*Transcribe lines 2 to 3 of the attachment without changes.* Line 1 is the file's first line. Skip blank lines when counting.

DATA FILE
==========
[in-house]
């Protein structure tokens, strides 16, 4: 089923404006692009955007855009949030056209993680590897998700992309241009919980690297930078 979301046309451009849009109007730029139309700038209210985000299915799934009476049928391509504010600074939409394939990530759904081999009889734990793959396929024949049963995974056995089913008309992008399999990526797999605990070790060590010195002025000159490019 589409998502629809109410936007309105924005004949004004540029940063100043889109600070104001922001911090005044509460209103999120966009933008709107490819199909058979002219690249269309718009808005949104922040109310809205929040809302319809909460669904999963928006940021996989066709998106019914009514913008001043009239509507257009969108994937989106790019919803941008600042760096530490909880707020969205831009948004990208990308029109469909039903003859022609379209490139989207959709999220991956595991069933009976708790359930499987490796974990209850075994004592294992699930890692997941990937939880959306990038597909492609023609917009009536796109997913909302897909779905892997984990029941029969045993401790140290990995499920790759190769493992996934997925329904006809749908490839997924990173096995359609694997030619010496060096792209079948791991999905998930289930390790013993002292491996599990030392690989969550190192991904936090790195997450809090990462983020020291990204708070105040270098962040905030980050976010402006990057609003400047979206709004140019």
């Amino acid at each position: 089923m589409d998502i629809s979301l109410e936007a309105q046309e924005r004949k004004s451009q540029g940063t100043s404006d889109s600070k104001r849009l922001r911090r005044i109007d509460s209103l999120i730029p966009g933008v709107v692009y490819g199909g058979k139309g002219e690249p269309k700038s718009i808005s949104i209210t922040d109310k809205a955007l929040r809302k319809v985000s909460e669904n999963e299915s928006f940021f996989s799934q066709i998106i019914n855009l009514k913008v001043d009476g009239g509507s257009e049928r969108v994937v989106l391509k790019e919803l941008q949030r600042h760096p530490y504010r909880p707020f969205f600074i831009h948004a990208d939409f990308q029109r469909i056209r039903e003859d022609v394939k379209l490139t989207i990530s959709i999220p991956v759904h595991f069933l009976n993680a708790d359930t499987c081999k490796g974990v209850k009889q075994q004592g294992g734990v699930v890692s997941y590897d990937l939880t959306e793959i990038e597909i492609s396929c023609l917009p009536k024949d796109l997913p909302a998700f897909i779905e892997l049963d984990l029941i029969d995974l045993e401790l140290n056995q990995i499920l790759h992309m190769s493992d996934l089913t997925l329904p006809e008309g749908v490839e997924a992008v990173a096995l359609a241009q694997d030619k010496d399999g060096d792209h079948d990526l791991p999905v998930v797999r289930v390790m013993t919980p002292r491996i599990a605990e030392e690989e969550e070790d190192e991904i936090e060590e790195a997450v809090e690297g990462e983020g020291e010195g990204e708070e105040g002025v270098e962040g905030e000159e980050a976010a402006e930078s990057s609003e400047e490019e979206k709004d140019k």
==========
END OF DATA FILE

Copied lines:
């Protein structure tokens, strides 16, 4: 089923404006692009955007855009949030056209993680590897998700992309241009919980690297930078 979301046309451009849009109007730029139309700038209210985000299915799934009476049928391509504010600074939409394939990530759904081999009889734990793959396929024949049963995974056995089913008309992008399999990526797999605990070790060590010195002025000159490019 589409998502629809109410936007309105924005004949004004540029940063100043889109600070104001922001911090005044509460209103999120966009933008709107490819199909058979002219690249269309718009808005949104922040109310809205929040809302319809909460669904999963928006940021996989066709998106019914009514913008001043009239509507257009969108994937989106790019919803941008600042760096530490909880707020969205831009948004990208990308029109469909039903003859022609379209490139989207959709999220991956595991069933009976708790359930499987490796974990209850075994004592294992699930890692997941990937939880959306990038597909492609023609917009009536796109997913909302897909779905892997984990029941029969045993401790140290990995499920790759190769493992996934997925329904006809749908490839997924990173096995359609694997030619010496060096792209079948791991999905998930289930390790013993002292491996599990030392690989969550190192991904936090790195997450809090990462983020020291990204708070105040270098962040905030980050976010402006990057609003400047979206709004140019």
């Amino acid at each position: 089923m589409d998502i629809s979301l109410e936007a309105q046309e924005r004949k004004s451009q540029g940063t100043s404006d889109s600070k104001r849009l922001r911090r005044i109007d509460s209103l999120i730029p966009g933008v709107v692009y490819g199909g058979k139309g002219e690249p269309k700038s718009i808005s949104i209210t922040d109310k809205a955007l929040r809302k319809v985000s909460e669904n999963e299915s928006f940021f996989s799934q066709i998106i019914n855009l009514k913008v001043d009476g009239g509507s257009e049928r969108v994937v989106l391509k790019e919803l941008q949030r600042h760096p530490y504010r909880p707020f969205f600074i831009h948004a990208d939409f990308q029109r469909i056209r039903e003859d022609v394939k379209l490139t989207i990530s959709i999220p991956v759904h595991f069933l009976n993680a708790d359930t499987c081999k490796g974990v209850k009889q075994q004592g294992g734990v699930v890692s997941y590897d990937l939880t959306e793959i990038e597909i492609s396929c023609l917009p009536k024949d796109l997913p909302a998700f897909i779905e892997l049963d984990l029941i029969d995974l045993e401790l140290n056995q990995i499920l790759h992309m190769s493992d996934l089913t997925l329904p006809e008309g749908v490839e997924a992008v990173a096995l359609a241009q694997d030619k010496d399999g060096d792209h079948d990526l791991p999905v998930v797999r289930v390790m013993t919980p002292r491996i599990a605990e030392e690989e969550e070790d190192e991904i936090e060590e790195a997450v809090e690297g990462e983020g020291e010195g990204e708070e105040g002025v270098e962040g905030e000159e980050a976010a402006e930078s990057s609003e400047e490019e979206k709004d140019k």